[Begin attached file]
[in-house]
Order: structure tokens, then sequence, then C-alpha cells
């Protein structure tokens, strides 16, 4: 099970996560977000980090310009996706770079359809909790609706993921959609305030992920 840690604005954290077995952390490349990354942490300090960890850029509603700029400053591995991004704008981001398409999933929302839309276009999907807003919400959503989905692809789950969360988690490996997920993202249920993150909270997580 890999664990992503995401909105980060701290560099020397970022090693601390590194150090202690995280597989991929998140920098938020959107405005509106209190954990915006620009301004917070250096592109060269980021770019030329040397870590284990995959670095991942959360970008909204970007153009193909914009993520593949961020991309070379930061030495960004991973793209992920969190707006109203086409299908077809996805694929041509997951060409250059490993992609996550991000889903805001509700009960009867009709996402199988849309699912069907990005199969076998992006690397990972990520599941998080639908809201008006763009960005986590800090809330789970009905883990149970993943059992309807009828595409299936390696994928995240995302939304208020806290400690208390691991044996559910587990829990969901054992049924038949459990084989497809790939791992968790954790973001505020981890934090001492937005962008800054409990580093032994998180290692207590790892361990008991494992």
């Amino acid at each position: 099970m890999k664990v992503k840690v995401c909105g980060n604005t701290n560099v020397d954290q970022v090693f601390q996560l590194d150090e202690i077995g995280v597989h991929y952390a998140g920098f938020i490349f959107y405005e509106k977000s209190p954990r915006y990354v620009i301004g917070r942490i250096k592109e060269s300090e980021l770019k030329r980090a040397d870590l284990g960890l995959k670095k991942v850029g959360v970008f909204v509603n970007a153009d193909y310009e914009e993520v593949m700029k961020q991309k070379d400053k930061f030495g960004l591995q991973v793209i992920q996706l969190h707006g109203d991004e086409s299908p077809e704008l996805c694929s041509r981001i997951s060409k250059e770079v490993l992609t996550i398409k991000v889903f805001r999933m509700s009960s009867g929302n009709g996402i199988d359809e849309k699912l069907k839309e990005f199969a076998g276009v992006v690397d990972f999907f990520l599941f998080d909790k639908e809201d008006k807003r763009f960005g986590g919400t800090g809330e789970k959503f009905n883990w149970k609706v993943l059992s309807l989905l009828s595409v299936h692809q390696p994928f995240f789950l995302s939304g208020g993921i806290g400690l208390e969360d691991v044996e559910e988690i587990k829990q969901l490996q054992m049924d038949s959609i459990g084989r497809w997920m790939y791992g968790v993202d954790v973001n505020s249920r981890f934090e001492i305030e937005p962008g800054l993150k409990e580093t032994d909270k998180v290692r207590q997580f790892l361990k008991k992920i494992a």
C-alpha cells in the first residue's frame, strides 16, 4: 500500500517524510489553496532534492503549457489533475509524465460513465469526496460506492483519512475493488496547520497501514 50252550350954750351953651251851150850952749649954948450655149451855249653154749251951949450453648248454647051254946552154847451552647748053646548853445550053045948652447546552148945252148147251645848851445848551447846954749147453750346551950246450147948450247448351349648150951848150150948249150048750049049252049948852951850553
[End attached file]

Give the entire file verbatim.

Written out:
[in-house]
Order: structure tokens, then sequence, then C-alpha cells
């Protein structure tokens, strides 16, 4: 099970996560977000980090310009996706770079359809909790609706993921959609305030992920 840690604005954290077995952390490349990354942490300090960890850029509603700029400053591995991004704008981001398409999933929302839309276009999907807003919400959503989905692809789950969360988690490996997920993202249920993150909270997580 890999664990992503995401909105980060701290560099020397970022090693601390590194150090202690995280597989991929998140920098938020959107405005509106209190954990915006620009301004917070250096592109060269980021770019030329040397870590284990995959670095991942959360970008909204970007153009193909914009993520593949961020991309070379930061030495960004991973793209992920969190707006109203086409299908077809996805694929041509997951060409250059490993992609996550991000889903805001509700009960009867009709996402199988849309699912069907990005199969076998992006690397990972990520599941998080639908809201008006763009960005986590800090809330789970009905883990149970993943059992309807009828595409299936390696994928995240995302939304208020806290400690208390691991044996559910587990829990969901054992049924038949459990084989497809790939791992968790954790973001505020981890934090001492937005962008800054409990580093032994998180290692207590790892361990008991494992």
């Amino acid at each position: 099970m890999k664990v992503k840690v995401c909105g980060n604005t701290n560099v020397d954290q970022v090693f601390q996560l590194d150090e202690i077995g995280v597989h991929y952390a998140g920098f938020i490349f959107y405005e509106k977000s209190p954990r915006y990354v620009i301004g917070r942490i250096k592109e060269s300090e980021l770019k030329r980090a040397d870590l284990g960890l995959k670095k991942v850029g959360v970008f909204v509603n970007a153009d193909y310009e914009e993520v593949m700029k961020q991309k070379d400053k930061f030495g960004l591995q991973v793209i992920q996706l969190h707006g109203d991004e086409s299908p077809e704008l996805c694929s041509r981001i997951s060409k250059e770079v490993l992609t996550i398409k991000v889903f805001r999933m509700s009960s009867g929302n009709g996402i199988d359809e849309k699912l069907k839309e990005f199969a076998g276009v992006v690397d990972f999907f990520l599941f998080d909790k639908e809201d008006k807003r763009f960005g986590g919400t800090g809330e789970k959503f009905n883990w149970k609706v993943l059992s309807l989905l009828s595409v299936h692809q390696p994928f995240f789950l995302s939304g208020g993921i806290g400690l208390e969360d691991v044996e559910e988690i587990k829990q969901l490996q054992m049924d038949s959609i459990g084989r497809w997920m790939y791992g968790v993202d954790v973001n505020s249920r981890f934090e001492i305030e937005p962008g800054l993150k409990e580093t032994d909270k998180v290692r207590q997580f790892l361990k008991k992920i494992a």
C-alpha cells in the first residue's frame, strides 16, 4: 500500500517524510489553496532534492503549457489533475509524465460513465469526496460506492483519512475493488496547520497501514 50252550350954750351953651251851150850952749649954948450655149451855249653154749251951949450453648248454647051254946552154847451552647748053646548853445550053045948652447546552148945252148147251645848851445848551447846954749147453750346551950246450147948450247448351349648150951848150150948249150048750049049252049948852951850553